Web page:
Being prepared includes looking out for each other
The recent frigid conditions that blanketed Plumas County for nearly three weeks appear to have lifted a little. But the cold weather left its mark. And there is little doubt that we will see more of it before spring arrives.
While the snow plow drivers enjoy a well-deserved rest, this is a good time to emphasize the importance of being careful, aware and better prepared when the next round of snow and ice hits.
This time of year can be deadly — especially for our elderly residents and people who are suffering ill health. Just last week, two Indian Valley residents were found dead outside their homes. The sheriff’s office said the cold weather might have played a role in their deaths. One of the victims — an elderly man — appeared to have died after hitting his head in a fall.
There was also a report of a Portola resident who was hospitalized after spending several days “trapped” at home with no heat or firewood.
Those are just a few examples. There are surely others. We should all try to look out for each other this time of year. When the weather gets like this, it’s natural to want to stay indoors. That could mean not getting a glimpse of your friends and neighbors for many days at a time. That also means something could happen to them and you might not know it.
Reach out and stay in touch. If you have elderly neighbors or sick friends who live alone, give them a call or email every day or so. If they don’t respond, pay them a visit — especially if their lights aren’t on or their chimney isn’t smoking when it should be.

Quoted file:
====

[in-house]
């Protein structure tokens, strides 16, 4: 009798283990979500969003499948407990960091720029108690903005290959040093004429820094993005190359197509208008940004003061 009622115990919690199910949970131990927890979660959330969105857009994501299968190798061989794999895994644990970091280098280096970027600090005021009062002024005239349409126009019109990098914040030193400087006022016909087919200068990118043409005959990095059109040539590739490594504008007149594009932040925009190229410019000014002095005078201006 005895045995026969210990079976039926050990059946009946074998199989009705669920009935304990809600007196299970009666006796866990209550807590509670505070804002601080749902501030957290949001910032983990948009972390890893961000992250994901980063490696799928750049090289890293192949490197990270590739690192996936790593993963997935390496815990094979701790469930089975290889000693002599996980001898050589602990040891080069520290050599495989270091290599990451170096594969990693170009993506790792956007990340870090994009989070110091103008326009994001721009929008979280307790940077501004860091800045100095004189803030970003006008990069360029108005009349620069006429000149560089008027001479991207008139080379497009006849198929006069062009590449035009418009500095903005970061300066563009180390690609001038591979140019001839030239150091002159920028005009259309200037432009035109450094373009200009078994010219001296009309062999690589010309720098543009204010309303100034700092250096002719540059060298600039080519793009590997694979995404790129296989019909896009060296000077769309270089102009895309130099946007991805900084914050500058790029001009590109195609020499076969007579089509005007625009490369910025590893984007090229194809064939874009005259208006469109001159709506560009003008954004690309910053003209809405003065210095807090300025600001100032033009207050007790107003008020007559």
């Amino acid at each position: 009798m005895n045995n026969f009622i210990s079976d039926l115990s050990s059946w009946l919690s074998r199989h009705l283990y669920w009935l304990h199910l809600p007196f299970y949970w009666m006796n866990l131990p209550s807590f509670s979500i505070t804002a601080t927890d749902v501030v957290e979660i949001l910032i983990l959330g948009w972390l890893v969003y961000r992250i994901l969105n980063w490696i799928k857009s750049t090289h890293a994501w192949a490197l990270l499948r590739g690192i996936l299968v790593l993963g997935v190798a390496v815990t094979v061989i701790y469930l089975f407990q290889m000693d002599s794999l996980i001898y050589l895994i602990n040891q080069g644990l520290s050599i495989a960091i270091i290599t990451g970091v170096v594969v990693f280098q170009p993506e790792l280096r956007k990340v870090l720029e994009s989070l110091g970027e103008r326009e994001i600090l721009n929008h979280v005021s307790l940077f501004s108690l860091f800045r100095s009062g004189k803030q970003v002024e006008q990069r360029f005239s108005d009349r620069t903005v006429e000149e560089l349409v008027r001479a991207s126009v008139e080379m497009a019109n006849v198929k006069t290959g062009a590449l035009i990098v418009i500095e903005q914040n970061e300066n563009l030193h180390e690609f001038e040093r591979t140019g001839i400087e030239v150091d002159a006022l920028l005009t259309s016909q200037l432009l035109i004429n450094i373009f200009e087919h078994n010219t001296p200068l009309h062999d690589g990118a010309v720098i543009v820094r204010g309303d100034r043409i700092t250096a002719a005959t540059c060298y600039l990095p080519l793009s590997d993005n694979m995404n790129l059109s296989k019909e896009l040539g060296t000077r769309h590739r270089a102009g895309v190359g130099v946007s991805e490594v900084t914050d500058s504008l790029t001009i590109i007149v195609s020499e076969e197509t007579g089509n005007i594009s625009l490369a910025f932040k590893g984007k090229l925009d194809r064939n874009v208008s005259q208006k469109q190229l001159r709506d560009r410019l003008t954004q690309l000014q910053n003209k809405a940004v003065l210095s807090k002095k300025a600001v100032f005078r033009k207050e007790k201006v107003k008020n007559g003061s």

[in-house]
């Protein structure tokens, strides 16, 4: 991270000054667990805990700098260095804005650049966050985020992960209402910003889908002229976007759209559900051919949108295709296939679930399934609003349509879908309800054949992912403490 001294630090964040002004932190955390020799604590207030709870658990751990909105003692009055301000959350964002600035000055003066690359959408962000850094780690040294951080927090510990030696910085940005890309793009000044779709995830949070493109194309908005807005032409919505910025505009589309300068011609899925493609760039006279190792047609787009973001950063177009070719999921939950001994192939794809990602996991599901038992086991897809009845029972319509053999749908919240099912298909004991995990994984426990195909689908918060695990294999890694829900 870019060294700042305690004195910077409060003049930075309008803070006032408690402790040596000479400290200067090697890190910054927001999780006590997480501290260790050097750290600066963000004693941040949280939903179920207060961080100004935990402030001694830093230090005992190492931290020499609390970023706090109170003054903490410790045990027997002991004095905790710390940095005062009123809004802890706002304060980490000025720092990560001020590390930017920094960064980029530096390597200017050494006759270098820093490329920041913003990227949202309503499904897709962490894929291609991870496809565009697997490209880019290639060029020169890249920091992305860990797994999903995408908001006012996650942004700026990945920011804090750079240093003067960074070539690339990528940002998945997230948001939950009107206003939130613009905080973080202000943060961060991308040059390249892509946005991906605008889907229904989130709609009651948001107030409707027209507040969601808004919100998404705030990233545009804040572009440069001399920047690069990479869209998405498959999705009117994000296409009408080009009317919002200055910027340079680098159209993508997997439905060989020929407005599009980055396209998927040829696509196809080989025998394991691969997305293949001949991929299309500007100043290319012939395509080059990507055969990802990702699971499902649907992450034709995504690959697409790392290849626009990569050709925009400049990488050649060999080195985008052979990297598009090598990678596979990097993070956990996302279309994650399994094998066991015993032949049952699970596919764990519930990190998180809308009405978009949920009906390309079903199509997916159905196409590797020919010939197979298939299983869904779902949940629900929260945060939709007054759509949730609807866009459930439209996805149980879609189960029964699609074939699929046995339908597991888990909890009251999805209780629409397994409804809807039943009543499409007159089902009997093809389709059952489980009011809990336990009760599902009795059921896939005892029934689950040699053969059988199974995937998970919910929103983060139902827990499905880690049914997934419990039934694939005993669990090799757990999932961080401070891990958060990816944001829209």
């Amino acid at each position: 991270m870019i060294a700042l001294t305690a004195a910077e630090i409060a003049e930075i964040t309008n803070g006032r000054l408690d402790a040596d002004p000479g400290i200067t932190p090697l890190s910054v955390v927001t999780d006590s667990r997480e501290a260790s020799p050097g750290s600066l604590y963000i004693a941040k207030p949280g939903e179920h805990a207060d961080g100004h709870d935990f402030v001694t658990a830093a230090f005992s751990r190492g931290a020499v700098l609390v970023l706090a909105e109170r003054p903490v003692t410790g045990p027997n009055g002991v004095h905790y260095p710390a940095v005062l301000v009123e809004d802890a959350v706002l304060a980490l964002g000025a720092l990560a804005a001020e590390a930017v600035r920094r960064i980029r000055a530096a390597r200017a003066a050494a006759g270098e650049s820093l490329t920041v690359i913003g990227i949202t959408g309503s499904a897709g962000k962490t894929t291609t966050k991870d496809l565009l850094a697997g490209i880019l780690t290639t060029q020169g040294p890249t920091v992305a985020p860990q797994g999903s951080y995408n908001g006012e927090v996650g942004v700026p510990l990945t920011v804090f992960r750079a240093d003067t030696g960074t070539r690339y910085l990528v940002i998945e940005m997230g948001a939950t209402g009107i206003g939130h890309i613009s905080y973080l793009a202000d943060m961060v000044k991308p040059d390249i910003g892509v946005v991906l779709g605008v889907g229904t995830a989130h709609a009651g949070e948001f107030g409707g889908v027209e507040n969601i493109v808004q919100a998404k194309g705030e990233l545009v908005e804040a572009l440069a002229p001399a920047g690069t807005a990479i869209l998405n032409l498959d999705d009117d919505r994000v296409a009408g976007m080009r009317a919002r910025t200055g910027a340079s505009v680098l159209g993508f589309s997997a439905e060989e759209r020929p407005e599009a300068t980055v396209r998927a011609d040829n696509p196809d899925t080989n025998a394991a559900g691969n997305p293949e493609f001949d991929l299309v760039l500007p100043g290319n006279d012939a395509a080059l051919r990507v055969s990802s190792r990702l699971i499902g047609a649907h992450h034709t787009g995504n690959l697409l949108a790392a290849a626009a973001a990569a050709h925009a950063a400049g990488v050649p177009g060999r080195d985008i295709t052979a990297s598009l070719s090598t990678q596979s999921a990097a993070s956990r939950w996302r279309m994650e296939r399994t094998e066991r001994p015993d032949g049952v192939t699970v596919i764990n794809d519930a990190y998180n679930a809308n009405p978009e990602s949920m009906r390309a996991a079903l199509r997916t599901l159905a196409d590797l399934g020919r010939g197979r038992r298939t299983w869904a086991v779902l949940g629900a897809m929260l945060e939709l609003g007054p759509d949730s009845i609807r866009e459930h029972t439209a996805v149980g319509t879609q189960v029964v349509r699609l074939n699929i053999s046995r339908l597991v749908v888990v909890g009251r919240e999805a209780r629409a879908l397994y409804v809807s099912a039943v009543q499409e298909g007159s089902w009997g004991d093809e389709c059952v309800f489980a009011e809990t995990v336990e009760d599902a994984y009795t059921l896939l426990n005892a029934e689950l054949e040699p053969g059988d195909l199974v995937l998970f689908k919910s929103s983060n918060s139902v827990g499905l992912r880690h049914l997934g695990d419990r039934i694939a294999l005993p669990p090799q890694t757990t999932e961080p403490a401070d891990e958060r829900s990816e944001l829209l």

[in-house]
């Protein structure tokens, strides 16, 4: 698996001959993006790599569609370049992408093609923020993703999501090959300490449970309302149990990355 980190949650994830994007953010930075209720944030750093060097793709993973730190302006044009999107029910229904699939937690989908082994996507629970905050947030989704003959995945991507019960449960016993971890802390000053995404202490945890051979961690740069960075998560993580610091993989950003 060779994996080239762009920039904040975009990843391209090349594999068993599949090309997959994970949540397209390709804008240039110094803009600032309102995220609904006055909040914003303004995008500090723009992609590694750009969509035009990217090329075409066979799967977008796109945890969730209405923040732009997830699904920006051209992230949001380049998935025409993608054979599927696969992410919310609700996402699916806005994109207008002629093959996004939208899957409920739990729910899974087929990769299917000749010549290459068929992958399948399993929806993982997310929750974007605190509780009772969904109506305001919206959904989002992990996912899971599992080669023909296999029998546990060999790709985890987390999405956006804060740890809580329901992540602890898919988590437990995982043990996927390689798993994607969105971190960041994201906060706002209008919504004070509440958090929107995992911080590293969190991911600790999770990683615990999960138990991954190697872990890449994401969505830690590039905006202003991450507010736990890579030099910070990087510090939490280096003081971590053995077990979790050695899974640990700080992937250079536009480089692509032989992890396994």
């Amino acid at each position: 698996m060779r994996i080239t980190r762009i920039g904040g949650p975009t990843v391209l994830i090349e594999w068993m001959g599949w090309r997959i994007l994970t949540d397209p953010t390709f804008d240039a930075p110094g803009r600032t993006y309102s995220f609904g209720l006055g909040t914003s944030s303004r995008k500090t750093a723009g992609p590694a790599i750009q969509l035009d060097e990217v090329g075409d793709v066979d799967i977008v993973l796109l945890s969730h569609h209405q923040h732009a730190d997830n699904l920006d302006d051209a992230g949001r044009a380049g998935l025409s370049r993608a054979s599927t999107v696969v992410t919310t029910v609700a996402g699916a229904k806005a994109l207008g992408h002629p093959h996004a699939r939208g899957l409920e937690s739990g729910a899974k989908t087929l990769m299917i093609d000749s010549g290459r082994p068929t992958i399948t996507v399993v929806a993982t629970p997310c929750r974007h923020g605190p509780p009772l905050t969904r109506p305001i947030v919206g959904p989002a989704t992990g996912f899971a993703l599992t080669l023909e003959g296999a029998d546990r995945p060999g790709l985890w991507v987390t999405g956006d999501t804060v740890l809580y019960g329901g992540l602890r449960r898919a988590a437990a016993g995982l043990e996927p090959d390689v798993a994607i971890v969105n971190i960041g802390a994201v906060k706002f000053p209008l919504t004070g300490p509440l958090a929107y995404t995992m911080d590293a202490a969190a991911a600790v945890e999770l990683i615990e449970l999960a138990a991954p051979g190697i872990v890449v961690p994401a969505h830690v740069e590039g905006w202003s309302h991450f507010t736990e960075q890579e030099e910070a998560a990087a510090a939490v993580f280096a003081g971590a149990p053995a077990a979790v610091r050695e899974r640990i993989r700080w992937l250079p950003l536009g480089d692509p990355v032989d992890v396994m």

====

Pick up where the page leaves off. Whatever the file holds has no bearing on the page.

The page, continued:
It’s also flu season. This season’s bug has already hit the Lake Almanor Basin and is heading east. If you usually get a flu shot and haven’t done it yet, now is a good time. Maybe offer to take your elderly friend or neighbor with you.
Flu shots are available most days in Quincy at the courthouse annex, and in other communities via the following schedule: Greenville, first Thursday of the month; Portola, second and fourth Thursdays of the month; and Chester, third Thursday of the month. Appointments are needed and can be made by calling 283-6330. You can also read a story about the flu in the front section of today’s paper.
And while you are driving to get your flu shot be extra careful. Just because many roads are no long white with snow doesn’t mean they aren’t slippery. The melting snow freezes at night, leaving a sometimes invisible sheet of ice on the road.
According to the Quincy Area California Highway Patrol, there were 15 crashes in the greater Quincy area alone in the past three weeks. Eight of the 15 wrecks were attributed to people driving at an “unsafe speed for the roadway conditions.”
Spring will be here before we know it. But until it arrives, we need to be careful, be prepared and, most of all, be aware of how our friends and neighbors are doing.